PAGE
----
The Senate has gone to battle with the House of Commons to try to expand access to physician-assisted dying in Canada beyond what the Liberal government wants – the product of a more independent Red Chamber that is becoming impossible to predict.
In the first three days of scrutinizing Bill C-14, senators made three amendments – supported on all sides – including the significant step of removing the requirement that those who wish to die with the help of a nurse or doctor be at the end of life.
That would mean Canadians with non-terminal medical conditions or those suffering solely from mental illness could be eligible – a change the majority Liberal government has signalled it will reject. But since Prime Minister Justin Trudeau booted senators from the Liberal caucus and vowed to appoint only independent members, fewer votes follow party lines.
Conservative Senate Leader Claude Carignan warned that if the House of Commons does not accept the Senate's changes, the bill stands the chance of being defeated.
"If they return the bill in its original form, the risk is high it will be rejected in the Senate," he said in an interview on Friday.
Even independent Senator Peter Harder, the government's representative in the Senate, says the Red Chamber is doing its job. "This is part of an independent, non-partisan Senate acting as it sees fit on an important and rather unique bill," he told reporters on Friday.
The other two amendments made this week would ban beneficiaries from helping a person self-administer medication or signing a request on their behalf, and require each patient to receive a palliative-care consultation.
But the major change to the bill was the amendment to scrap the government's requirement that a patient's natural death be "reasonably foreseeable" before they can qualify for assisted death.
A majority of senators voted to replace the end-of-life criteria with language from the Supreme Court of Canada, which ruled that consenting and competent adults who have a "grievous and irremediable" medical condition and are suffering intolerably are eligible for the procedure.
The Liberals have repeatedly defended the legislation as balanced, and say they are concerned about the lack of safeguards if end-of-life criteria are removed.
But senators this week also rejected an amendment that would have required authorization from a superior court judge and an independent psychiatrist for patients who are not at the end of life, as well as a separate proposal for those with mental illness to undergo a psychiatric assessment and a 90-day waiting period. Two amendments dealing with terminal illness and stronger conscience rights also failed.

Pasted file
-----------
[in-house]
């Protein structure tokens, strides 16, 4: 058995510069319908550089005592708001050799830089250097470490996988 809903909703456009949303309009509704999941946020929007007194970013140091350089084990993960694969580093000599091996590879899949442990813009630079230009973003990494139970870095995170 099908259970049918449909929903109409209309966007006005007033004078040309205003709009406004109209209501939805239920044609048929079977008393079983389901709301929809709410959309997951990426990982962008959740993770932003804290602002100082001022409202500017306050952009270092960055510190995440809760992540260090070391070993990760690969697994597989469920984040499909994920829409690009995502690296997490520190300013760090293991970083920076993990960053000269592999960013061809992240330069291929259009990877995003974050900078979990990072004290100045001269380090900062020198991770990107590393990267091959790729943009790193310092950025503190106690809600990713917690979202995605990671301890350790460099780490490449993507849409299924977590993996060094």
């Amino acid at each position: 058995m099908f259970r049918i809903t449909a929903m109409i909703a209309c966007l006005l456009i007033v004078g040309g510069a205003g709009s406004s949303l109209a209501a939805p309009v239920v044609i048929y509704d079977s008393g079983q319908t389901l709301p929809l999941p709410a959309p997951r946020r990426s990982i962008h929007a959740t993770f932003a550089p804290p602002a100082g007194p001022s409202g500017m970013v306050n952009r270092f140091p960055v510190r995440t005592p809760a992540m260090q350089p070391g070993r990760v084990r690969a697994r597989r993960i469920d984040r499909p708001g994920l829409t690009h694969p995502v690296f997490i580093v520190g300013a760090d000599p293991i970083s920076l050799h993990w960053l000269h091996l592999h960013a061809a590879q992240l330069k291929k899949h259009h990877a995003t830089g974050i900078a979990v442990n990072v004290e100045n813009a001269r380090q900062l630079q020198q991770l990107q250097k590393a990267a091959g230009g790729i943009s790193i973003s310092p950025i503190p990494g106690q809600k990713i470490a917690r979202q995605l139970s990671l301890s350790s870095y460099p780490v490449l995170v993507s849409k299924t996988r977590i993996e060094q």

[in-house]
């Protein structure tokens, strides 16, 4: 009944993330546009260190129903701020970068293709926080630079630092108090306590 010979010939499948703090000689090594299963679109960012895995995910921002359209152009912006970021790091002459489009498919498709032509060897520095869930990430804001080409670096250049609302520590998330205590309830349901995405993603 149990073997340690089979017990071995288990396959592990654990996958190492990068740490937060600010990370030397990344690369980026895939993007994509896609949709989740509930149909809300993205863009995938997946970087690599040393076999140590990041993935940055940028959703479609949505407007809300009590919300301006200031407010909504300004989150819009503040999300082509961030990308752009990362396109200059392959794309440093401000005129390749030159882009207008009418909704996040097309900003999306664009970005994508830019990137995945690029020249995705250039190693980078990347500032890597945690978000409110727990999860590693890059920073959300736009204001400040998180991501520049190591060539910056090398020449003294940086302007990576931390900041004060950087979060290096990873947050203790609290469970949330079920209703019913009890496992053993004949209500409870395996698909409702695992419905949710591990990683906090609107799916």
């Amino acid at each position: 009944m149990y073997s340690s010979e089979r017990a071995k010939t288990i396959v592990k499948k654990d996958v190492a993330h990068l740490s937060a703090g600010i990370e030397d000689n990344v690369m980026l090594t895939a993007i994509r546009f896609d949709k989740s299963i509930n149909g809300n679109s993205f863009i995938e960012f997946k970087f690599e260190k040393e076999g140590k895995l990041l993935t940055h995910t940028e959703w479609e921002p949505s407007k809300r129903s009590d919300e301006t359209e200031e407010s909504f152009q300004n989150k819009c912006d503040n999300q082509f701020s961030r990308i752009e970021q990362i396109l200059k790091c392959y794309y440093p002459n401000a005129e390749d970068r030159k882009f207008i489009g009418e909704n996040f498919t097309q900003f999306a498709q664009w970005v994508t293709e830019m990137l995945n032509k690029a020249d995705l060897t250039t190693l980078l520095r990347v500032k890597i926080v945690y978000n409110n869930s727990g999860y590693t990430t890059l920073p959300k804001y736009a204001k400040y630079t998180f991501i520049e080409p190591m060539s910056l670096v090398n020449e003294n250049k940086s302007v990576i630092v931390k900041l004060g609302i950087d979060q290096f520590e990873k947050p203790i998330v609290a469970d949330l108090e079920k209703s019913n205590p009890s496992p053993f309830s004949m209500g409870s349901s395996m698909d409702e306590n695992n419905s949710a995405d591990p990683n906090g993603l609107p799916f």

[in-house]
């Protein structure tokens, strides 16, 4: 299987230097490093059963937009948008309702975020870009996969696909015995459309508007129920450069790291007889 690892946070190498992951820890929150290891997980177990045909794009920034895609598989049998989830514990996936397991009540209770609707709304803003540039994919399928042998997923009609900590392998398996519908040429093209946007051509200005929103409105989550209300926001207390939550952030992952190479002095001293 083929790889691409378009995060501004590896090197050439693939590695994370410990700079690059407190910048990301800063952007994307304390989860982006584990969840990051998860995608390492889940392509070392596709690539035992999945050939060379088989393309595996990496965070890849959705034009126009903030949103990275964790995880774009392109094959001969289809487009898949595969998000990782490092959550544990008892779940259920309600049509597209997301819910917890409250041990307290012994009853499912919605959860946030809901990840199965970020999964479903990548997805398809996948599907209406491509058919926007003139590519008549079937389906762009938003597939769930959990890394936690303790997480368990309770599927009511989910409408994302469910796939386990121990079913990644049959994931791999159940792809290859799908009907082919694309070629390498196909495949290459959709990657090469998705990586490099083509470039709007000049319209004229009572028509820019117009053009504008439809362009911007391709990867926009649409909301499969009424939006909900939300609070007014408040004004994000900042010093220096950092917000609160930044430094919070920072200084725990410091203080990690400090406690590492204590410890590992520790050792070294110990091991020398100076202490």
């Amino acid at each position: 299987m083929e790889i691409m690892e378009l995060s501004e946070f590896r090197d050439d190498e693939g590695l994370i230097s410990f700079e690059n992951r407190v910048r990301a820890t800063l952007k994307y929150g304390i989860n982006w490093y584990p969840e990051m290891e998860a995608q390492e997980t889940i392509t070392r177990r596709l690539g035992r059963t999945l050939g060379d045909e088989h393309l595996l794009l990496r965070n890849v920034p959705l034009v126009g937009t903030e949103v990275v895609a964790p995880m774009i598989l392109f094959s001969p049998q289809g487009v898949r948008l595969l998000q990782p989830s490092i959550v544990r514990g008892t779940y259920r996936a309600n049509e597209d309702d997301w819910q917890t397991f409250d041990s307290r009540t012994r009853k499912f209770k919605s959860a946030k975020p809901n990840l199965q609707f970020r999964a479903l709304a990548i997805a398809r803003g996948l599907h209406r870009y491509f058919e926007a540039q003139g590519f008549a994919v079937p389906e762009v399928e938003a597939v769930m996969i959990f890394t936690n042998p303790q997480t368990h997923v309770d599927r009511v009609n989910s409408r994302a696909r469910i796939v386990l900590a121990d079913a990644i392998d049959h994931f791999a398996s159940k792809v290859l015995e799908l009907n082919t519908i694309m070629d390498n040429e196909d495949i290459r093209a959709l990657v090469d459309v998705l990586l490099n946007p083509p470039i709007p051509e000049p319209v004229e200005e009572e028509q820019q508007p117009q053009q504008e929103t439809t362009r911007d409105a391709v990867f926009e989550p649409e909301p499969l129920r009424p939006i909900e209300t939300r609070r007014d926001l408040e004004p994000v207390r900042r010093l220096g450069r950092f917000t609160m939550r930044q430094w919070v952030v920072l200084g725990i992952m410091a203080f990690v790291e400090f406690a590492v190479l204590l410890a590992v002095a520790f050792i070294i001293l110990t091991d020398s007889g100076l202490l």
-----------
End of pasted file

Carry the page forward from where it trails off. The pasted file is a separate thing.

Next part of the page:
Independent Liberal Senator Serge Joyal, who moved the amendment to replace "reasonably foreseeable" death, said it was necessary to ensure the legislation is constitutional.
"We are here to protect, essentially, the minorities and to abide by the Charter of Rights decision of the Supreme Court. So personally, I think we should insist," he said in an interview on Friday.
When asked whether he will back down if the Commons rejects his amendment, Mr. Joyal answered: "No, not me."
More amendments could be made next week when the chamber debates advance directives – which would give those in the early stages of competence-eroding conditions such as dementia the opportunity to request an assisted death to be carried out in the future. The Liberal government considered and rejected the option, but vowed to study it.
Bill C-14 passed in the House of Commons at the end of last month, and this week the Senate began its third-reading deliberation of the bill. After the Senate finishes its changes, which could be next week, the legislation goes back to the Commons for further review – but it must eventually pass in the Senate to become law.
If neither side relents, the bill could bounce between the houses, although the option of a mediation-style "conference" among select members could be used for the first time since 1947. Still, there is no guarantee an agreement would be reached.
Some senators are warning MPs to heed their suggestions, lest the bill languish indefinitely.
"The House should really pay attention to the amendments that we made," Conservative Senator Paul McIntyre, who supported the removal of end-of-life criteria, said on Friday. "This house is second sober thought, and this is why we're here."
But independent Liberal George Baker, a former MP who has been on Parliament Hill for 43 years, said he believes the Senate's will should never override that of the Commons.
"The big question is: Is the Senate going to respect the wishes of the elected house and say okay, we've made our point?" he said on Friday.
"This is something for the senators to have to seriously consider."